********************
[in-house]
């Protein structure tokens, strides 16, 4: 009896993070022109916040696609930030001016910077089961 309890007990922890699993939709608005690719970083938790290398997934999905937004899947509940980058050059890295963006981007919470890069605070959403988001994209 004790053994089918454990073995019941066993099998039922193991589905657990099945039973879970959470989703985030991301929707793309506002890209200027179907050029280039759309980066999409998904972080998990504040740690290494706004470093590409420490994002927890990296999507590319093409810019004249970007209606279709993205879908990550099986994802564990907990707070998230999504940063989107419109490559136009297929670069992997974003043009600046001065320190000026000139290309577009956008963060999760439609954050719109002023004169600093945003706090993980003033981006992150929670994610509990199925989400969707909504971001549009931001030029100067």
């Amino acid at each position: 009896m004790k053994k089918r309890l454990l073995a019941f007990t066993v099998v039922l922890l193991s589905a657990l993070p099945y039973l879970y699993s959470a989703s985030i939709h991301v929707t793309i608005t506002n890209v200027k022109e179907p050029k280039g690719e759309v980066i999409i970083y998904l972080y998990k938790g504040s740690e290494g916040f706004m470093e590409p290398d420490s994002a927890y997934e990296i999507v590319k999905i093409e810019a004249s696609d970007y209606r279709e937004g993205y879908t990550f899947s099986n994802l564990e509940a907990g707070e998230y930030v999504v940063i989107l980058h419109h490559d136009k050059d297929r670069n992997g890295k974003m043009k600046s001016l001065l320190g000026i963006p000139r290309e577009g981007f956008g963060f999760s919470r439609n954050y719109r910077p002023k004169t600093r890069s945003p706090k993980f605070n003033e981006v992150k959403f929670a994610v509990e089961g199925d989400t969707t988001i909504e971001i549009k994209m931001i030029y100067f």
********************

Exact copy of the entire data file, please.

[in-house]
């Protein structure tokens, strides 16, 4: 009896993070022109916040696609930030001016910077089961 309890007990922890699993939709608005690719970083938790290398997934999905937004899947509940980058050059890295963006981007919470890069605070959403988001994209 004790053994089918454990073995019941066993099998039922193991589905657990099945039973879970959470989703985030991301929707793309506002890209200027179907050029280039759309980066999409998904972080998990504040740690290494706004470093590409420490994002927890990296999507590319093409810019004249970007209606279709993205879908990550099986994802564990907990707070998230999504940063989107419109490559136009297929670069992997974003043009600046001065320190000026000139290309577009956008963060999760439609954050719109002023004169600093945003706090993980003033981006992150929670994610509990199925989400969707909504971001549009931001030029100067």
């Amino acid at each position: 009896m004790k053994k089918r309890l454990l073995a019941f007990t066993v099998v039922l922890l193991s589905a657990l993070p099945y039973l879970y699993s959470a989703s985030i939709h991301v929707t793309i608005t506002n890209v200027k022109e179907p050029k280039g690719e759309v980066i999409i970083y998904l972080y998990k938790g504040s740690e290494g916040f706004m470093e590409p290398d420490s994002a927890y997934e990296i999507v590319k999905i093409e810019a004249s696609d970007y209606r279709e937004g993205y879908t990550f899947s099986n994802l564990e509940a907990g707070e998230y930030v999504v940063i989107l980058h419109h490559d136009k050059d297929r670069n992997g890295k974003m043009k600046s001016l001065l320190g000026i963006p000139r290309e577009g981007f956008g963060f999760s919470r439609n954050y719109r910077p002023k004169t600093r890069s945003p706090k993980f605070n003033e981006v992150k959403f929670a994610v509990e089961g199925d989400t969707t988001i909504e971001i549009k994209m931001i030029y100067f």